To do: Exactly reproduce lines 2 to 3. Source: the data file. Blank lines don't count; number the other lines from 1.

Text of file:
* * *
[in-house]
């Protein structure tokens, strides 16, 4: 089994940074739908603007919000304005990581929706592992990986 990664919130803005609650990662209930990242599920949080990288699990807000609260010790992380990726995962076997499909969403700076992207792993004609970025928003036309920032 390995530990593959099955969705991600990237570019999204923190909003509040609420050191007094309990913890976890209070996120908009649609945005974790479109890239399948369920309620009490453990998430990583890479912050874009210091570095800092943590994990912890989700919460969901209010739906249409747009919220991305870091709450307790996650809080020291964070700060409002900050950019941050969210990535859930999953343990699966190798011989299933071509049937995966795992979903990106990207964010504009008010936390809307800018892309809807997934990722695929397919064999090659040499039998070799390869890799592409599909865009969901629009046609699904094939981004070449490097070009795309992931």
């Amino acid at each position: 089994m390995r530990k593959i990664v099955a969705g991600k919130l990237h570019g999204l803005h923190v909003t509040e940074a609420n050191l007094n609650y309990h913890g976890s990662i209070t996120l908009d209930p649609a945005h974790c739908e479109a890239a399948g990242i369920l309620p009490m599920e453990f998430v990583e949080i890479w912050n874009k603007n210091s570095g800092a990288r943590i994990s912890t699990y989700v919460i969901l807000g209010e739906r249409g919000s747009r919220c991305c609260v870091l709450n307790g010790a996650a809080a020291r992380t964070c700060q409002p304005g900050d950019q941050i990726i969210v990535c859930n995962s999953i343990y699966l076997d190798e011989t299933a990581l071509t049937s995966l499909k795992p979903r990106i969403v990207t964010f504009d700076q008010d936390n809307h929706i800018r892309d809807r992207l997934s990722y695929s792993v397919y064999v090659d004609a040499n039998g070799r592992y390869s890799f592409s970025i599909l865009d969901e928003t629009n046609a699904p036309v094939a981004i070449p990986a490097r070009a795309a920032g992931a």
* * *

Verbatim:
């Protein structure tokens, strides 16, 4: 089994940074739908603007919000304005990581929706592992990986 990664919130803005609650990662209930990242599920949080990288699990807000609260010790992380990726995962076997499909969403700076992207792993004609970025928003036309920032 390995530990593959099955969705991600990237570019999204923190909003509040609420050191007094309990913890976890209070996120908009649609945005974790479109890239399948369920309620009490453990998430990583890479912050874009210091570095800092943590994990912890989700919460969901209010739906249409747009919220991305870091709450307790996650809080020291964070700060409002900050950019941050969210990535859930999953343990699966190798011989299933071509049937995966795992979903990106990207964010504009008010936390809307800018892309809807997934990722695929397919064999090659040499039998070799390869890799592409599909865009969901629009046609699904094939981004070449490097070009795309992931």
């Amino acid at each position: 089994m390995r530990k593959i990664v099955a969705g991600k919130l990237h570019g999204l803005h923190v909003t509040e940074a609420n050191l007094n609650y309990h913890g976890s990662i209070t996120l908009d209930p649609a945005h974790c739908e479109a890239a399948g990242i369920l309620p009490m599920e453990f998430v990583e949080i890479w912050n874009k603007n210091s570095g800092a990288r943590i994990s912890t699990y989700v919460i969901l807000g209010e739906r249409g919000s747009r919220c991305c609260v870091l709450n307790g010790a996650a809080a020291r992380t964070c700060q409002p304005g900050d950019q941050i990726i969210v990535c859930n995962s999953i343990y699966l076997d190798e011989t299933a990581l071509t049937s995966l499909k795992p979903r990106i969403v990207t964010f504009d700076q008010d936390n809307h929706i800018r892309d809807r992207l997934s990722y695929s792993v397919y064999v090659d004609a040499n039998g070799r592992y390869s890799f592409s970025i599909l865009d969901e928003t629009n046609a699904p036309v094939a981004i070449p990986a490097r070009a795309a920032g992931a």